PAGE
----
***Disclaimer: This story details parts of my labor/delivery that deal with descriptive bodily fluids and candid honesty about childbirth. Read at your own risk. Also, please respect the decisions that my husband and I made to bring our little guy into the world, even if you don’t agree with them, by not leaving unnecessary messages in the comments section below. This is just an accounting of his birth story and not a forum for starting a debate.***
I had, what I would consider, an easy and enjoyable pregnancy. Other than some severe fatigue during the first two trimesters, some sore/numb feet towards the end, and some hip pain when I slept, I had little complaints. I had relatively little morning sickness (and never actually ‘got sick’), rarely had heartburn, and only peed on myself one time when I sneezed too hard (which I found more humorous than annoying). Also, on a couple occasions, I laughed so hard that the laughter turned to outright crying, which is a strange phenomenon and was comical to my husband. All-in-all though, I thoroughly enjoyed being pregnant and all that came with it. I had never felt more at home in my body or had such great body image. I was *supposed* to have a big belly, so having one didn’t make me feel insecure. I cherished my baby bump and delighted in all it offered (people are so nice to you when you’re pregnant!).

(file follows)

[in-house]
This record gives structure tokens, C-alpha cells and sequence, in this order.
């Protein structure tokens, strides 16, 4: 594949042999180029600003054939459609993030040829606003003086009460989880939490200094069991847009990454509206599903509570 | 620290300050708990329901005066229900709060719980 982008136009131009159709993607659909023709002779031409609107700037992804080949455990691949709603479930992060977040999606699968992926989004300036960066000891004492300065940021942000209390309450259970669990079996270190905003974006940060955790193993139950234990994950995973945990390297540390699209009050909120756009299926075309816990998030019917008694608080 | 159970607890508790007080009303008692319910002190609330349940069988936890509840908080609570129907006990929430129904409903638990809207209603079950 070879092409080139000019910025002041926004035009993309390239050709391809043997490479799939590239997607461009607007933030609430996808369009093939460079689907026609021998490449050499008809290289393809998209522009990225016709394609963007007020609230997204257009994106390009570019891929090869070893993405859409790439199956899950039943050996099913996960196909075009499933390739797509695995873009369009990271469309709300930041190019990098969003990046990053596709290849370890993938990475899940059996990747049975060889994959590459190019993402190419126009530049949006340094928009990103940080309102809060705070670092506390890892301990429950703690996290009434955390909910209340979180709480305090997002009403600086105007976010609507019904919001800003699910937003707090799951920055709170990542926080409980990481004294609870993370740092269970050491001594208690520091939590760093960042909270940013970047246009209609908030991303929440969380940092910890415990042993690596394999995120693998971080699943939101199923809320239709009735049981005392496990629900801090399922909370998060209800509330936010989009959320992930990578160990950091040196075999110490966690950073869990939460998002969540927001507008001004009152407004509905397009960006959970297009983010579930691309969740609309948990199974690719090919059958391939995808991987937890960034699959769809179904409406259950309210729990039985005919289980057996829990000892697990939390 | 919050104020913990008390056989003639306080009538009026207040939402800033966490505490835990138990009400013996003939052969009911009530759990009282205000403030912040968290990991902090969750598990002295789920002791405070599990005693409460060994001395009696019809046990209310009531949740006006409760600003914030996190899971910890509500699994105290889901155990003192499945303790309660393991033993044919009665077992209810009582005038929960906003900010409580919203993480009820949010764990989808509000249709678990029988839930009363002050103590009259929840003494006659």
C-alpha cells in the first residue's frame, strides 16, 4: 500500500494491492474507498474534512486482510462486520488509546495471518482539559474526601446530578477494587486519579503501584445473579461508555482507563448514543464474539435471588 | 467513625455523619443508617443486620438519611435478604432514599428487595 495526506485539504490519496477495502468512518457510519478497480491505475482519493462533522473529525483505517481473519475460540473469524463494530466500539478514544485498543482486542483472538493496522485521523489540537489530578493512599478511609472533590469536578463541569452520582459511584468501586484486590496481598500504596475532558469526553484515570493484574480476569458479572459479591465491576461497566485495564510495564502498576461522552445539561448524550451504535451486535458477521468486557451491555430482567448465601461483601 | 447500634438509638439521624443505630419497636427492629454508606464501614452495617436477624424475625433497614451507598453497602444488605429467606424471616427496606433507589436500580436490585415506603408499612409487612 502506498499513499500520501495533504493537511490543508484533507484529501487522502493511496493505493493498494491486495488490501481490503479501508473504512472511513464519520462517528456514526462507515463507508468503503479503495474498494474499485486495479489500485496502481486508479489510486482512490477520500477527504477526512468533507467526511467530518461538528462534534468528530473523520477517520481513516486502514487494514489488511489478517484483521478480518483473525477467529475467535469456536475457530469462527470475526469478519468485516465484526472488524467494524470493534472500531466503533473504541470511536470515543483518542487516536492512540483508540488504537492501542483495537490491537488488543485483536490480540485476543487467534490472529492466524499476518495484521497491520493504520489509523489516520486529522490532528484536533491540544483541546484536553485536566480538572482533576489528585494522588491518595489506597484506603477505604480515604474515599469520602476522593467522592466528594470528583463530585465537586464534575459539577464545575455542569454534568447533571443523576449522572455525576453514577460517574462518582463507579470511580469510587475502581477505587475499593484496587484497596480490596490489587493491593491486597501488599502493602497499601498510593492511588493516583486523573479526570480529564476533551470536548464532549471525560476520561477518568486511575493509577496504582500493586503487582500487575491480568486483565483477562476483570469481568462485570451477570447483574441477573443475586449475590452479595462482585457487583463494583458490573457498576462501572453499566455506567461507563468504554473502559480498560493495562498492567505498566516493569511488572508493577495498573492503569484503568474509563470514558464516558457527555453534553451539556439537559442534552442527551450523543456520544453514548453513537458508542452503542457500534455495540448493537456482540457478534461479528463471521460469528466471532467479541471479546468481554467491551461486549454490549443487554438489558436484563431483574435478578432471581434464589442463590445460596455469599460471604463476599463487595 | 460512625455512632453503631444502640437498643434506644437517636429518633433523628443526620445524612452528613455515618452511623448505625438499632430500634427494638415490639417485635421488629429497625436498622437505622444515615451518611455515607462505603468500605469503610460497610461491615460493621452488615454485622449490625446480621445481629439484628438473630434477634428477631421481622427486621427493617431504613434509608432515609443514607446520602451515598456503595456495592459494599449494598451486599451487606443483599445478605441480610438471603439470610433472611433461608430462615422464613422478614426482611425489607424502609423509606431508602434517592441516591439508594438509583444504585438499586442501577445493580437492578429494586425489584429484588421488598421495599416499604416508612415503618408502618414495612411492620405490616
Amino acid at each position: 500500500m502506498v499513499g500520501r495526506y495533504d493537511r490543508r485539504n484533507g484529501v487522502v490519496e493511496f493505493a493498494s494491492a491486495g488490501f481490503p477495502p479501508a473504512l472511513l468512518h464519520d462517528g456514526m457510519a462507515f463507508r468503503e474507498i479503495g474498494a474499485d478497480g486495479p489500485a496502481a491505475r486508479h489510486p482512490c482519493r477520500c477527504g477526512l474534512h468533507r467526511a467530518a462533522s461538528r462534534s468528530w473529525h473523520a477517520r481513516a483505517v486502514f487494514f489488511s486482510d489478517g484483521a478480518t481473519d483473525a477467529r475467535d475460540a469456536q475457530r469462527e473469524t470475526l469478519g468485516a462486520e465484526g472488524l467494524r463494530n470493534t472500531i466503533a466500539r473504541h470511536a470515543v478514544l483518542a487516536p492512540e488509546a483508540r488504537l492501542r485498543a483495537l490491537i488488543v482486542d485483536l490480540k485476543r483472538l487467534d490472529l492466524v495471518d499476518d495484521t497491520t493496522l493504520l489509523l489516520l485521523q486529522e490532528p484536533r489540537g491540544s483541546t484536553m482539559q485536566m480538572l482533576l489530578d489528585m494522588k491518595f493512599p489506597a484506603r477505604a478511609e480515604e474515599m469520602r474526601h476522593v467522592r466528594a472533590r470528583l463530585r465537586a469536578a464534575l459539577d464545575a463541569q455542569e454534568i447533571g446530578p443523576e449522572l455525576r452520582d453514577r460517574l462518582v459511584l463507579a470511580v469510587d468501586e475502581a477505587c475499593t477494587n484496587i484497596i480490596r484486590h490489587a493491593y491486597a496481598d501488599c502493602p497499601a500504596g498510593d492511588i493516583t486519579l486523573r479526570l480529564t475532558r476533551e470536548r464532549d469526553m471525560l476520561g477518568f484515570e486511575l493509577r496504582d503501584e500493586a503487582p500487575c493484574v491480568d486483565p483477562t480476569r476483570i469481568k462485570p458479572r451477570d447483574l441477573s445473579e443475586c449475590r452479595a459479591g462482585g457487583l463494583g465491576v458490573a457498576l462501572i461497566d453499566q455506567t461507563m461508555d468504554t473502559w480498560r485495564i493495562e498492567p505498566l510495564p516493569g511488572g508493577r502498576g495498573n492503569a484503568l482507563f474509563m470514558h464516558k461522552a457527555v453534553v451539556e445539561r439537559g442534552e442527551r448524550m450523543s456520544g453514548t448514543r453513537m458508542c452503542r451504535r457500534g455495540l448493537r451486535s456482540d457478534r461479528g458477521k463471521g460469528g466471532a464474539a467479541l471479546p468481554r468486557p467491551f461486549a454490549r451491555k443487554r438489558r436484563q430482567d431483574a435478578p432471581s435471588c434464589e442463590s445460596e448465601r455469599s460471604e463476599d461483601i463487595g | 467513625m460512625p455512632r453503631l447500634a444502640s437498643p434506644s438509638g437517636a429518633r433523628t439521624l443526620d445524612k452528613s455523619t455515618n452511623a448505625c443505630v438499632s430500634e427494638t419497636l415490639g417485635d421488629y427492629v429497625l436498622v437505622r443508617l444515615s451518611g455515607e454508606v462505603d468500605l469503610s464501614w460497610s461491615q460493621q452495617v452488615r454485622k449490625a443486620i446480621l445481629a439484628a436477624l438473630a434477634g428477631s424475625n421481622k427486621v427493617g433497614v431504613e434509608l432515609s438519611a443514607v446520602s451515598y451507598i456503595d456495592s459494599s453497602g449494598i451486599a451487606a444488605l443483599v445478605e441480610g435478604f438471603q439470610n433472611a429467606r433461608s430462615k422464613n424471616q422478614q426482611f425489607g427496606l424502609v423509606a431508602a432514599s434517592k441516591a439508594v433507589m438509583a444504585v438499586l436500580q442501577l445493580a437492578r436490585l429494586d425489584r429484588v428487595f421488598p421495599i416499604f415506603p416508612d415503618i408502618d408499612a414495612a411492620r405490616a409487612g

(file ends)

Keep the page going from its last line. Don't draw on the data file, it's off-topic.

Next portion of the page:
|36 Weeks at the Drive-In & I made it til 2am!|
|38.5 Weeks working on Baby's quilt|
Everyone hears horror stories from labor & delivery and I had heard my fair share as well. Before being pregnant, these stories always lead me to be in the “give-me-the-epidural-as-soon-as-I-walk-in” camp. Because, PAIN. But just the same, I wanted to be prepared to deal with contractions in case they had to turn off my epidural (like one friend I know) or if I got to the hospital too far into labor and they couldn’t give me an epidural (like another story I’d heard). These stories coupled with a slight fear of the epidural process (being confined to the bed for hours with completely numb legs freaked me out a bit) led me to seek some pain management alternatives. So, when I found out that the hospital offered a Natural Birthing class, I talked
reluctant Brandon into signing up for it…..just to be prepared. It was a series of three separate 2-hour